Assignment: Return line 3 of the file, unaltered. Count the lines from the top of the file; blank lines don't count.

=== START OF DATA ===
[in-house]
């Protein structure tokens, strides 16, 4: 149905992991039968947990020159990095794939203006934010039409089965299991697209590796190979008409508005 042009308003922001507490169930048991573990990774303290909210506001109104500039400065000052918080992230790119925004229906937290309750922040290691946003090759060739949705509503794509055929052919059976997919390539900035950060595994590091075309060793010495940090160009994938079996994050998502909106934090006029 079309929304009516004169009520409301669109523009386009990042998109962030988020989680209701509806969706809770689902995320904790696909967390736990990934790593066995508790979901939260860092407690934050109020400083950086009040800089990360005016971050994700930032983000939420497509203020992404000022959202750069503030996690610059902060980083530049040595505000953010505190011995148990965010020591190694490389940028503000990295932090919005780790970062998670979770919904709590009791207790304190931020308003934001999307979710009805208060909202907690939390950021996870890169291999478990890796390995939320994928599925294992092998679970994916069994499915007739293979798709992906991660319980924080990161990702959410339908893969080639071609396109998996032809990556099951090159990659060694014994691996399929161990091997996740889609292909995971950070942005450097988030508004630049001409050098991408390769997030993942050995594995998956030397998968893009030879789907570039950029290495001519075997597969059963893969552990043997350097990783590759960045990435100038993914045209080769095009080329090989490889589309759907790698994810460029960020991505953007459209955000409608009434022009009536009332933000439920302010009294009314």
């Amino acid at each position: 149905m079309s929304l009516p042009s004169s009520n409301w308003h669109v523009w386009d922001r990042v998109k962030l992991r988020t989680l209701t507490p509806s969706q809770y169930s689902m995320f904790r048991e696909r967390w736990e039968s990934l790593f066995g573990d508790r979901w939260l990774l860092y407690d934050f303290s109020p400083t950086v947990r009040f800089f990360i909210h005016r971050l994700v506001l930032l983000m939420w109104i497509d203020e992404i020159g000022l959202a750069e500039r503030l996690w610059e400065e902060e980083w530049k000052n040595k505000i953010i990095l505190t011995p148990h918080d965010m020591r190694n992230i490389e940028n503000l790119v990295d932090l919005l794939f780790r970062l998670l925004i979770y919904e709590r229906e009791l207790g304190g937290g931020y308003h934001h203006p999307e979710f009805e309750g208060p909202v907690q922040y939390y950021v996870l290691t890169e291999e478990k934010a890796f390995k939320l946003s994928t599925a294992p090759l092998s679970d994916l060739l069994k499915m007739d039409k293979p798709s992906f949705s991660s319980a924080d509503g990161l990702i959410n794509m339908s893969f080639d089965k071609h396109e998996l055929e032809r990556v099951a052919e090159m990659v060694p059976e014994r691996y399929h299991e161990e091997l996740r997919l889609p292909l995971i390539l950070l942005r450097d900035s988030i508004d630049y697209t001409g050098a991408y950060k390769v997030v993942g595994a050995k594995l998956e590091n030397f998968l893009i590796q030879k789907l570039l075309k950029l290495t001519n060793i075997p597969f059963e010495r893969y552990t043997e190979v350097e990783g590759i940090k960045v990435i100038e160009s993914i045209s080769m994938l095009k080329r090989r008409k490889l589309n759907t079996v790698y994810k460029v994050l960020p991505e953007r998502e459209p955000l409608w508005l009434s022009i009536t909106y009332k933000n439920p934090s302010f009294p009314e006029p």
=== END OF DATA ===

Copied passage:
């Amino acid at each position: 149905m079309s929304l009516p042009s004169s009520n409301w308003h669109v523009w386009d922001r990042v998109k962030l992991r988020t989680l209701t507490p509806s969706q809770y169930s689902m995320f904790r048991e696909r967390w736990e039968s990934l790593f066995g573990d508790r979901w939260l990774l860092y407690d934050f303290s109020p400083t950086v947990r009040f800089f990360i909210h005016r971050l994700v506001l930032l983000m939420w109104i497509d203020e992404i020159g000022l959202a750069e500039r503030l996690w610059e400065e902060e980083w530049k000052n040595k505000i953010i990095l505190t011995p148990h918080d965010m020591r190694n992230i490389e940028n503000l790119v990295d932090l919005l794939f780790r970062l998670l925004i979770y919904e709590r229906e009791l207790g304190g937290g931020y308003h934001h203006p999307e979710f009805e309750g208060p909202v907690q922040y939390y950021v996870l290691t890169e291999e478990k934010a890796f390995k939320l946003s994928t599925a294992p090759l092998s679970d994916l060739l069994k499915m007739d039409k293979p798709s992906f949705s991660s319980a924080d509503g990161l990702i959410n794509m339908s893969f080639d089965k071609h396109e998996l055929e032809r990556v099951a052919e090159m990659v060694p059976e014994r691996y399929h299991e161990e091997l996740r997919l889609p292909l995971i390539l950070l942005r450097d900035s988030i508004d630049y697209t001409g050098a991408y950060k390769v997030v993942g595994a050995k594995l998956e590091n030397f998968l893009i590796q030879k789907l570039l075309k950029l290495t001519n060793i075997p597969f059963e010495r893969y552990t043997e190979v350097e990783g590759i940090k960045v990435i100038e160009s993914i045209s080769m994938l095009k080329r090989r008409k490889l589309n759907t079996v790698y994810k460029v994050l960020p991505e953007r998502e459209p955000l409608w508005l009434s022009i009536t909106y009332k933000n439920p934090s302010f009294p009314e006029p």